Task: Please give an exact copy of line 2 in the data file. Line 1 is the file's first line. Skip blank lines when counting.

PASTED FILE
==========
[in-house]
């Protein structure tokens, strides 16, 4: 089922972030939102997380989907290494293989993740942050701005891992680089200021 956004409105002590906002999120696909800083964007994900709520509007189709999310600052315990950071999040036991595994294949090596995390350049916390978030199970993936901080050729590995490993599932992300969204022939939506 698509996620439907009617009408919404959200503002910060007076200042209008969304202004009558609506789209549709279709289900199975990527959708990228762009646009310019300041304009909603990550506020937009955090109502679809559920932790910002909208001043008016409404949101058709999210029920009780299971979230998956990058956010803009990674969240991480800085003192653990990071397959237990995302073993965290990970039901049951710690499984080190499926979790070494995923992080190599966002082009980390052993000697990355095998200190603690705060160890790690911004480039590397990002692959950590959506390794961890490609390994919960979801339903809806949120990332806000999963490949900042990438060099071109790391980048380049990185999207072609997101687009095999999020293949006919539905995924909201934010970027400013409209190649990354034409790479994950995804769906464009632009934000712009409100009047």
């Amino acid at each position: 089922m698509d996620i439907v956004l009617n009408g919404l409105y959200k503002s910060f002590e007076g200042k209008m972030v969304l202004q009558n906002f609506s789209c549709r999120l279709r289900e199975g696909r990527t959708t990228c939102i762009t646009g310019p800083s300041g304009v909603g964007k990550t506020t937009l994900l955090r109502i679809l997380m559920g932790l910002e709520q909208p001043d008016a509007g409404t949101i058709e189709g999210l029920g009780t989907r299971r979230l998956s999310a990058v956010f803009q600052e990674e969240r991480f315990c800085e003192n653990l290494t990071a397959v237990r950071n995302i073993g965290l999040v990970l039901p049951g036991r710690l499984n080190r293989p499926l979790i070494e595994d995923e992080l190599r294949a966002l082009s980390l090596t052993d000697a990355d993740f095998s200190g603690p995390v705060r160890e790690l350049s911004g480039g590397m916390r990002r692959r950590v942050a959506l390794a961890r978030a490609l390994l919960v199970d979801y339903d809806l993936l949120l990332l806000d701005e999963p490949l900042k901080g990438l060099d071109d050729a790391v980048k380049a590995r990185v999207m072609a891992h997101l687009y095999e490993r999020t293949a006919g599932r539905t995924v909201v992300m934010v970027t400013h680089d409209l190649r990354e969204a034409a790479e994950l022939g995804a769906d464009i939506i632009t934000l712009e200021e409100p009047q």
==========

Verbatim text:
């Protein structure tokens, strides 16, 4: 089922972030939102997380989907290494293989993740942050701005891992680089200021 956004409105002590906002999120696909800083964007994900709520509007189709999310600052315990950071999040036991595994294949090596995390350049916390978030199970993936901080050729590995490993599932992300969204022939939506 698509996620439907009617009408919404959200503002910060007076200042209008969304202004009558609506789209549709279709289900199975990527959708990228762009646009310019300041304009909603990550506020937009955090109502679809559920932790910002909208001043008016409404949101058709999210029920009780299971979230998956990058956010803009990674969240991480800085003192653990990071397959237990995302073993965290990970039901049951710690499984080190499926979790070494995923992080190599966002082009980390052993000697990355095998200190603690705060160890790690911004480039590397990002692959950590959506390794961890490609390994919960979801339903809806949120990332806000999963490949900042990438060099071109790391980048380049990185999207072609997101687009095999999020293949006919539905995924909201934010970027400013409209190649990354034409790479994950995804769906464009632009934000712009409100009047």